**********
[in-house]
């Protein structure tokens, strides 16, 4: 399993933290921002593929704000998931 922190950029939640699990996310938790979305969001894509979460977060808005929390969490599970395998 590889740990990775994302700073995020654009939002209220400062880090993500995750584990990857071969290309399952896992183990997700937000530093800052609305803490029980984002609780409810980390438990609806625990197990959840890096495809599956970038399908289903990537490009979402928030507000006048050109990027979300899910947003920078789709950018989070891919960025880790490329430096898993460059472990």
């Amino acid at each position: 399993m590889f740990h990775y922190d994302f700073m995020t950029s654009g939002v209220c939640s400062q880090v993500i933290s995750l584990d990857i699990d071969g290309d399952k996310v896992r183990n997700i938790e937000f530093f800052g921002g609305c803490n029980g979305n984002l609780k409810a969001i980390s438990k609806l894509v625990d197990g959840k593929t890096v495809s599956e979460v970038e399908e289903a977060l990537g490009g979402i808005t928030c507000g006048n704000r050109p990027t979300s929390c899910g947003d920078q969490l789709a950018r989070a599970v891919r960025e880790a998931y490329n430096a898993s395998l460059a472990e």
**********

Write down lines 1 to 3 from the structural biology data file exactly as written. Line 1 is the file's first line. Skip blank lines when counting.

[in-house]
């Protein structure tokens, strides 16, 4: 399993933290921002593929704000998931 922190950029939640699990996310938790979305969001894509979460977060808005929390969490599970395998 590889740990990775994302700073995020654009939002209220400062880090993500995750584990990857071969290309399952896992183990997700937000530093800052609305803490029980984002609780409810980390438990609806625990197990959840890096495809599956970038399908289903990537490009979402928030507000006048050109990027979300899910947003920078789709950018989070891919960025880790490329430096898993460059472990």
């Amino acid at each position: 399993m590889f740990h990775y922190d994302f700073m995020t950029s654009g939002v209220c939640s400062q880090v993500i933290s995750l584990d990857i699990d071969g290309d399952k996310v896992r183990n997700i938790e937000f530093f800052g921002g609305c803490n029980g979305n984002l609780k409810a969001i980390s438990k609806l894509v625990d197990g959840k593929t890096v495809s599956e979460v970038e399908e289903a977060l990537g490009g979402i808005t928030c507000g006048n704000r050109p990027t979300s929390c899910g947003d920078q969490l789709a950018r989070a599970v891919r960025e880790a998931y490329n430096a898993s395998l460059a472990e």